Health budget may rise after minister warns of funding crunch
Reuters January 31, 2017
India's health ministry is likely to see a substantial increase in funding, after it warned that its programmes were short of cash and sought more than $1.2 billion in additional money, according to government officials and documents.
The final numbers could change when Finance Minister Arun Jaitley presents the budget for fiscal 2017/18 on Wednesday. But one official familiar with the numbers said the health ministry is expected to get a $1.5 billion, or 27 percent, increase in funding to around $7 billion.
The health and finance ministries did not respond to requests for comment.
An increase in the budget allocation, if finalized, would signal an acknowledgment from Prime Minister Narendra Modi's administration that the country needs to ramp up spending on the sector.
Successive administrations have faced criticism from public health advocates for spending only around 1 percent of India's gross domestic product on public health, less in percentage terms than countries like Afghanistan and Sierra Leone.
More than a million Indian children die every year before reaching the age of five. Hundreds of millions of poor people rely on India's public health programmes which provide basic services like vaccinations, disease prevention and free drugs.
Until May last year, Jagat Prakash Nadda, the union health minister, had publicly maintained that the sector had no funding issues but needed to get better at spending the money it had.
Between 2005 and 2013, the ministry only once spent all of its allocated funds.
But letters sent by his ministry to the finance ministry between June and January, not previously disclosed, show that Nadda has also come around to the view that his department needs a larger pot to meet its public health objectives.
"These are the bare minimum requirements," Nadda wrote in a letter to Jaitley on Jan. 10, outlining his request for additional funds. "There are several other significant programmes experiencing paucity of financial resources."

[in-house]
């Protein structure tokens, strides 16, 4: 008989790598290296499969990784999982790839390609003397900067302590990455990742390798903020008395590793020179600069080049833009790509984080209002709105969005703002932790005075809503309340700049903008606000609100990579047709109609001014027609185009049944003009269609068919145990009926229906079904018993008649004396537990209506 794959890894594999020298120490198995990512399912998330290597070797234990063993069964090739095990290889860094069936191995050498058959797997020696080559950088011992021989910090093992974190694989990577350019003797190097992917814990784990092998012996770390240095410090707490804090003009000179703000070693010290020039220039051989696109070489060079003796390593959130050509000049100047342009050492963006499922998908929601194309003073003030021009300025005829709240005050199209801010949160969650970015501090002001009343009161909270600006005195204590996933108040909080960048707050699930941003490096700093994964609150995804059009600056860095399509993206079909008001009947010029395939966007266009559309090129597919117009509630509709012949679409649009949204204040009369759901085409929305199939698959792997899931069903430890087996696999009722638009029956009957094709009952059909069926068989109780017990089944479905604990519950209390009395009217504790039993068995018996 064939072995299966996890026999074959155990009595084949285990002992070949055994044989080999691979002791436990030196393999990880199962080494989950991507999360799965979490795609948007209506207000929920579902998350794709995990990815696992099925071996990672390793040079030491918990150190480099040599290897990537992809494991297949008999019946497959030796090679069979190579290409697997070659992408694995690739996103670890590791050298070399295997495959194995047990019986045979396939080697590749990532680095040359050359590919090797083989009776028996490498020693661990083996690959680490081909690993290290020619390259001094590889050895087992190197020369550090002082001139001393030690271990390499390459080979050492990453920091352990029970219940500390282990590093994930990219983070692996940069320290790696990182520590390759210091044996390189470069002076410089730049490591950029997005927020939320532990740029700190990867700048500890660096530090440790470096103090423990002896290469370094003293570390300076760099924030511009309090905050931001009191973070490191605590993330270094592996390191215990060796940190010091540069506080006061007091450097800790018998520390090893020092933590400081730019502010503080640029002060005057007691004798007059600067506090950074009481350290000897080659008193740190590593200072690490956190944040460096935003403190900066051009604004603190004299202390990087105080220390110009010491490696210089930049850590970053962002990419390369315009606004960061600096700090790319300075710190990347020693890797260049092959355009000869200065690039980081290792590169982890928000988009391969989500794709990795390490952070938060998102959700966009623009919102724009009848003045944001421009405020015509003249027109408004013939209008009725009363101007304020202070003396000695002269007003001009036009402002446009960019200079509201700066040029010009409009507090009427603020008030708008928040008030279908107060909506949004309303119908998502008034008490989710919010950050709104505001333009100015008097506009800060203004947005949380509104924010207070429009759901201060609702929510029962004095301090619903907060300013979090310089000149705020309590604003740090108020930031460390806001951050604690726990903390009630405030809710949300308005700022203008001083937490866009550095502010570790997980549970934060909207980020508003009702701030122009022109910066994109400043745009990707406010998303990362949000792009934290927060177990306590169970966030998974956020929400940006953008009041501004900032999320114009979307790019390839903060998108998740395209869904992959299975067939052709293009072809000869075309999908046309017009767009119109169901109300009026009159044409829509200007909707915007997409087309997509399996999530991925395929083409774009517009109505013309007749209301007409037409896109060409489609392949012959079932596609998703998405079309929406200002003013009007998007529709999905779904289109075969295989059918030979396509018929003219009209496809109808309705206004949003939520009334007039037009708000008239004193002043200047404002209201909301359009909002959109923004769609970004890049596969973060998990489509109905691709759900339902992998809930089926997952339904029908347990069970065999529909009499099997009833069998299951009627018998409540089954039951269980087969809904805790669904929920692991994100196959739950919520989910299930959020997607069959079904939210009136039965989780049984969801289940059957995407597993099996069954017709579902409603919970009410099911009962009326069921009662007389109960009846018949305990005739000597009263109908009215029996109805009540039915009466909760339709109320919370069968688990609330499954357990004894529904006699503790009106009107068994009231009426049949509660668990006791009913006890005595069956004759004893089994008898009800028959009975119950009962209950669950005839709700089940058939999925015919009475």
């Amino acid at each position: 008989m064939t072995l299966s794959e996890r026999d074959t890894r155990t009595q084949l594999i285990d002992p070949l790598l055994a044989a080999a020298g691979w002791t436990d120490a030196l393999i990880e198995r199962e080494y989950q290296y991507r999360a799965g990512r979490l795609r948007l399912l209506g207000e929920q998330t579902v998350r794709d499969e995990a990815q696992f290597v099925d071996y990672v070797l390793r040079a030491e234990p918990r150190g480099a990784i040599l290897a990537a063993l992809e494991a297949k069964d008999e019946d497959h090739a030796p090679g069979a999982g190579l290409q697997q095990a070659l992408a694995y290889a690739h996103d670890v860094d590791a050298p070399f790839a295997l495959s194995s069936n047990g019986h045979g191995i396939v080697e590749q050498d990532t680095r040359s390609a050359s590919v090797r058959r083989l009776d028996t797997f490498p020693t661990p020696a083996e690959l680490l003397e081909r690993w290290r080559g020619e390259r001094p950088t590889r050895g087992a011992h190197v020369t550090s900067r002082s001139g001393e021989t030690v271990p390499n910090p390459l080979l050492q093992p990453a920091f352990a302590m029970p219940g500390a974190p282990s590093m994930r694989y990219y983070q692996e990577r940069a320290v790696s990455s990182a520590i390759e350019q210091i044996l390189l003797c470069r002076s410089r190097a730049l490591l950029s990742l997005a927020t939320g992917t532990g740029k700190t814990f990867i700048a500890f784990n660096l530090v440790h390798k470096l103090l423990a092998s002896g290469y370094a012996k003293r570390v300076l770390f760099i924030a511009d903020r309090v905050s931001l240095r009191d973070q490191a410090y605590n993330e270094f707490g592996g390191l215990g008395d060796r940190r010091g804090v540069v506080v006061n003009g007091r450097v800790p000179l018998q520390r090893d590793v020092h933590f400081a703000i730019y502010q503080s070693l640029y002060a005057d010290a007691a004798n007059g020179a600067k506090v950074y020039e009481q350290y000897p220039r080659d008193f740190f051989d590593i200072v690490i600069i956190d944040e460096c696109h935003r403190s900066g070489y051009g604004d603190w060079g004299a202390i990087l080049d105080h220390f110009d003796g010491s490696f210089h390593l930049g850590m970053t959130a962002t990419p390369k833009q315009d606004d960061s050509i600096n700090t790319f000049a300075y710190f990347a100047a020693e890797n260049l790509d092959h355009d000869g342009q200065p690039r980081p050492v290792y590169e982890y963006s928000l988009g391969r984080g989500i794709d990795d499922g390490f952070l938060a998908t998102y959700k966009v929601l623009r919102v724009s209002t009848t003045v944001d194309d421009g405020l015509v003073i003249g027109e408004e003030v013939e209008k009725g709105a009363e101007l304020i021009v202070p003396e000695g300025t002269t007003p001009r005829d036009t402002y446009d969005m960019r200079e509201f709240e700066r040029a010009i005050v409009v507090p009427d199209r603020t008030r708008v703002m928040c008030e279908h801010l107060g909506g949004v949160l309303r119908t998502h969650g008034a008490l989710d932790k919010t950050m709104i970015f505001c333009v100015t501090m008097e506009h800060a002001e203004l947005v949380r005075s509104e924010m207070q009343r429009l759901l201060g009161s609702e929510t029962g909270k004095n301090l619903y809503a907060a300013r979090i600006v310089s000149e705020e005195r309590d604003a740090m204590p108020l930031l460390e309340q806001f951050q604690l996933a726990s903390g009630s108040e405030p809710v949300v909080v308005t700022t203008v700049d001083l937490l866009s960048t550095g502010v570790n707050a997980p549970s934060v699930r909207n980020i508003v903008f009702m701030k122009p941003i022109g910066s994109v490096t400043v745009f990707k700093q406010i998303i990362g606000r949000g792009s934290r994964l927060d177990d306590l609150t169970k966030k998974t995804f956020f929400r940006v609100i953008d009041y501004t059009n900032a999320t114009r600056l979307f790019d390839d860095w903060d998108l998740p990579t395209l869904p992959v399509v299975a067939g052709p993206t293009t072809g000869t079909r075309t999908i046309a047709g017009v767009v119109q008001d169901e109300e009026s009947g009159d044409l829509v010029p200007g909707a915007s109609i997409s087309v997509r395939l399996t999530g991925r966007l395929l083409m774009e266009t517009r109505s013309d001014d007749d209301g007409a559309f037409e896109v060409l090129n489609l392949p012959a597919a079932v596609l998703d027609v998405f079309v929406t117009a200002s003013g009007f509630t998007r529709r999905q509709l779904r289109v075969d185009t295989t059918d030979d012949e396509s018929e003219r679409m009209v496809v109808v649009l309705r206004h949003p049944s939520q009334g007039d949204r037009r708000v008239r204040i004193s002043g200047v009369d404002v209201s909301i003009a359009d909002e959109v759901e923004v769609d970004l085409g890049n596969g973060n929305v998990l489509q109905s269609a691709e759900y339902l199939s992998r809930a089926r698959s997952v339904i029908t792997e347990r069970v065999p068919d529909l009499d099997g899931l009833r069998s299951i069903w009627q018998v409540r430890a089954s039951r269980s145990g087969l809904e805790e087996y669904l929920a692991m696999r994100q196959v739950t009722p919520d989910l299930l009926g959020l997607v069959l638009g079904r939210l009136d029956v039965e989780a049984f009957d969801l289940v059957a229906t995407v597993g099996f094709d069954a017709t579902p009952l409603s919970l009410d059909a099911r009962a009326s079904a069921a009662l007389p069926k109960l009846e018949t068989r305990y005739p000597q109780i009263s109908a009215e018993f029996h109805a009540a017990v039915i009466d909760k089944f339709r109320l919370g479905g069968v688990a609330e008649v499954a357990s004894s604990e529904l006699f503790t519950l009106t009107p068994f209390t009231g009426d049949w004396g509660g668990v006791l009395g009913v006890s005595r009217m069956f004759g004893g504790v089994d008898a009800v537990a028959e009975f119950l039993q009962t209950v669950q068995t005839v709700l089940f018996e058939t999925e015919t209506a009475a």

The government has been increasing allocation to the health sector after criticism over its social sector cuts in 2015.
But pressures on the budget are rising. It must also step up spending on roads, railways and irrigation projects to stimulate growth while keeping the fiscal deficit in check.
In his letter, Nadda wrote that he needed an extra $589 million to implement a programme to screen patients for cancer and other illnesses, while the HIV/AIDS treatment programme required an infusion of $74 million.
Nadda also wrote that there was an "urgent requirement" of around $520 million for the current year's spending, the absence of which "will adversely impact key programmes like malaria, tuberculosis, polio and other vector borne disease".
Nadda's letter followed requests from other health officials in the preceding months.
In November, the health ministry's top bureaucrat, C. K. Mishra, wrote to the finance secretary saying he had been informed that his ministry would receive less funds than were promised during mid-year reviews.
The lack of adequate funding, Mishra wrote, "will give a serious setback" to new initiatives and existing programmes.
Health ministry officials also cited delays in getting funds to implement Modi's directive to upgrade dozens of district hospitals into medical colleges, in order to add new doctors.
India has seven doctors for every 10,000 people, half the global average, according to the World Health Organization.
It is not clear how the federal budget for 2017/18, or individual state budgets that supplement it, will split health spending across various programmes.
The government official who has knowledge of the budget numbers said the increase in the health ministry budget would be sufficient for ongoing projects.
"But given escalation costs, there is no space for new health innovations," the official said.